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Thread: Best Solar Panel Manufacturers

  1. #11
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    Quote Originally Posted by jaggedben View Post
    Relatively inefficient technology (i.e. take up more space for the same power), really not so suitable for residential. Kind of the next interesting thing from 10 years ago that hasn't changed much since. My impression is they are developing their own large projects these days, not trying much to sell to others. Also comparatively toxic materials make for a larger potential end-of-life issue.
    It is a shame that they cannot affordably retool their plant and produce a better solar panel.

    Also, after reading this article I am left with the impression that I need to stick with a Chinese solar panel manufacturer.

    https://www.nytimes.com/2017/04/08/b...ar-panels.html

    Then again if there are trade wars taking place then an American company may be the best bet. Do you perhaps know of a rock solid, amazing product, great customer service American solar panel manufacturer?

    Thank you for the guidance....
    Ravenvalor
    Electrical Contractor
    Piedmont Region of NC

    "Good day and good premises." (Ayn Rand)

  2. #12
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    Solarworld is the American manufacturer with a track record. They have been a bit under a cloud since the German parent company declared bankruptcy, but the American division claims they're fine. There are some other companies with American factories, including German Solar.

    If you want rock solid - or more precisely, a good bet that the company will be around to honor any warranty - then Koreans are a good bet. LG and Hyundai. LG just beefed up their warranty coverge, I think to compete with Sunpower. Hanwha Q-cells also has a track record.

    Since the tarriffs, it seems to me that people will be less inclined to go for bottom dollar no name Chinese panels; the price difference won't be as attractive. But there are still a lot of pre-tariff modules floating around, so it's a bit hard to predict right now.

    One other comment: you should be more concerned about picking the right inverters than the right modules.

  3. #13
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    Quote Originally Posted by jaggedben View Post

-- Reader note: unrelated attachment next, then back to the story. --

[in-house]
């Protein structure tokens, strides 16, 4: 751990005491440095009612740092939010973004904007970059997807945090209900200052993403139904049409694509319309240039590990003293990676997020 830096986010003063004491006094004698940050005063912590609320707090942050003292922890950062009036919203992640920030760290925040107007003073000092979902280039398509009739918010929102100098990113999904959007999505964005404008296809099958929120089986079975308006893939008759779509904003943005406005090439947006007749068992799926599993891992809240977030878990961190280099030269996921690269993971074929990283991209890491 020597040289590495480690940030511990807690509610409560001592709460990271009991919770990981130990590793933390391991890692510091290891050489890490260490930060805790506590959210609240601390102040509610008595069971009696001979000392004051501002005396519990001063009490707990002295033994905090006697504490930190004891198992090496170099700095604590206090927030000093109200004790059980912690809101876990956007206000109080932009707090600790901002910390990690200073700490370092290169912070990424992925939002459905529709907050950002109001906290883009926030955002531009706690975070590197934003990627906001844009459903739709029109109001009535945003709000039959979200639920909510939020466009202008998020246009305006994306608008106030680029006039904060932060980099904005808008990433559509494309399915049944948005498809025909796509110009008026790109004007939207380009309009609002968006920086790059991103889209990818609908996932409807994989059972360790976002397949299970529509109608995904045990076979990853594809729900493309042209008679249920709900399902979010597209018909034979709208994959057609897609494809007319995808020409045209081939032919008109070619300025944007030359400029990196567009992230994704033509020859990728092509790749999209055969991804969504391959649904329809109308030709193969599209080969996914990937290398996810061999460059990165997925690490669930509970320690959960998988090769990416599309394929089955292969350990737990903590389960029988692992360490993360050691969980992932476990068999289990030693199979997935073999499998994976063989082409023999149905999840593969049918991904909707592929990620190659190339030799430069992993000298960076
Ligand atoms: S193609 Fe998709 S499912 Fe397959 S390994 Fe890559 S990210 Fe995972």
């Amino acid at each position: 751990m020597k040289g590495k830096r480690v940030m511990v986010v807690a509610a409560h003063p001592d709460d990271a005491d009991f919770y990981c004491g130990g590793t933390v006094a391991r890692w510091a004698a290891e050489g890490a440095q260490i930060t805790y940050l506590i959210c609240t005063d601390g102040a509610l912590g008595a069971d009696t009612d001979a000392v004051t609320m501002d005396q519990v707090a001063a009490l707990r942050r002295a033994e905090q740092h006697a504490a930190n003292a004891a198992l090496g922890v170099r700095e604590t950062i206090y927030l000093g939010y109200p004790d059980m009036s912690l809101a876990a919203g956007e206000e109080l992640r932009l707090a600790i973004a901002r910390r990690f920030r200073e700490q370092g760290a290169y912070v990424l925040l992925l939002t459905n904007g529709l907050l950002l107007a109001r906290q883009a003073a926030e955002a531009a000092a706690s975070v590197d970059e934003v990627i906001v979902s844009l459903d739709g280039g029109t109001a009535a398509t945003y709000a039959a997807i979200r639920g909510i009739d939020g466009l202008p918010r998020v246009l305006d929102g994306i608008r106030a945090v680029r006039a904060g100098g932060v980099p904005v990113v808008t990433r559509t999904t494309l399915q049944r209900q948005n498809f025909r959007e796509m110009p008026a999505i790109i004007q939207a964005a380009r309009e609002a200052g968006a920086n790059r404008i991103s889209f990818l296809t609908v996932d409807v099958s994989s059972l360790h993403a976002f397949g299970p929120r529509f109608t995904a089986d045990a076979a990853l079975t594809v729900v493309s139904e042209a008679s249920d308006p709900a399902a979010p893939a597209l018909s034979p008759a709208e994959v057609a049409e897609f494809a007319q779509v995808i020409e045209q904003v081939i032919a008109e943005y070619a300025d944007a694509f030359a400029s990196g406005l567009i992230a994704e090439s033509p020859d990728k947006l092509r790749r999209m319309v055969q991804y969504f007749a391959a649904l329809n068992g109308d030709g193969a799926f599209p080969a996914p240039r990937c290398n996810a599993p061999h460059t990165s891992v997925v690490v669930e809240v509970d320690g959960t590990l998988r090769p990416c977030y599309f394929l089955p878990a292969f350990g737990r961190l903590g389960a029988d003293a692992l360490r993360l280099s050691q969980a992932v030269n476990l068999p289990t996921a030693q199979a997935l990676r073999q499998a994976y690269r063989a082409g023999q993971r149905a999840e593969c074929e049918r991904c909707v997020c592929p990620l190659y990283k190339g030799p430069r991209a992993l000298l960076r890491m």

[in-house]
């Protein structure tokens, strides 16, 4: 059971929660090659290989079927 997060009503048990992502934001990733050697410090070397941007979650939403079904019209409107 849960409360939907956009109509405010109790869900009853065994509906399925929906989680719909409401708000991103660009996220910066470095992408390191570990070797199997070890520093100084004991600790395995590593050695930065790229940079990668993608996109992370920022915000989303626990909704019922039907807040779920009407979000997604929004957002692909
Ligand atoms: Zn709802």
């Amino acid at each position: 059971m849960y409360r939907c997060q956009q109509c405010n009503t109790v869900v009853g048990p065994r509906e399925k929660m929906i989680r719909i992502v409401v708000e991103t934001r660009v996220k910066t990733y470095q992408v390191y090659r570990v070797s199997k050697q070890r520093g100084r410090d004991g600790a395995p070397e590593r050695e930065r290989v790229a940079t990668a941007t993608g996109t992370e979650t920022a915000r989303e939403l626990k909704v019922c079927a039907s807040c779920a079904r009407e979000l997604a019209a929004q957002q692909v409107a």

Solarworld is the American manufacturer with a track record. They have been a bit under a cloud since the German parent company declared bankruptcy, but the American division claims they're fine. There are some other companies with American factories, including German Solar.

    If you want rock solid - or more precisely, a good bet that the company will be around to honor any warranty - then Koreans are a good bet. LG and Hyundai. LG just beefed up their warranty coverge, I think to compete with Sunpower. Hanwha Q-cells also has a track record.

    Since the tarriffs, it seems to me that people will be less inclined to go for bottom dollar no name Chinese panels; the price difference won't be as attractive. But there are still a lot of pre-tariff modules floating around, so it's a bit hard to predict right now.

    One other comment: you should be more concerned about picking the right inverters than the right modules.
    Thank you ben, I will look up Solarworld, LG and Hyundai. Also, thanks for the heads up on the inverters. Will you please recommend a powerhouse of the industry?

    Best regards,
    Ravenvalor
    Electrical Contractor
    Piedmont Region of NC

    "Good day and good premises." (Ayn Rand)

  4. #14
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    Quote Originally Posted by Ravenvalor View Post
    Thank you ben, I will look up Solarworld, LG and Hyundai. Also, thanks for the heads up on the inverters. Will you please recommend a powerhouse of the industry?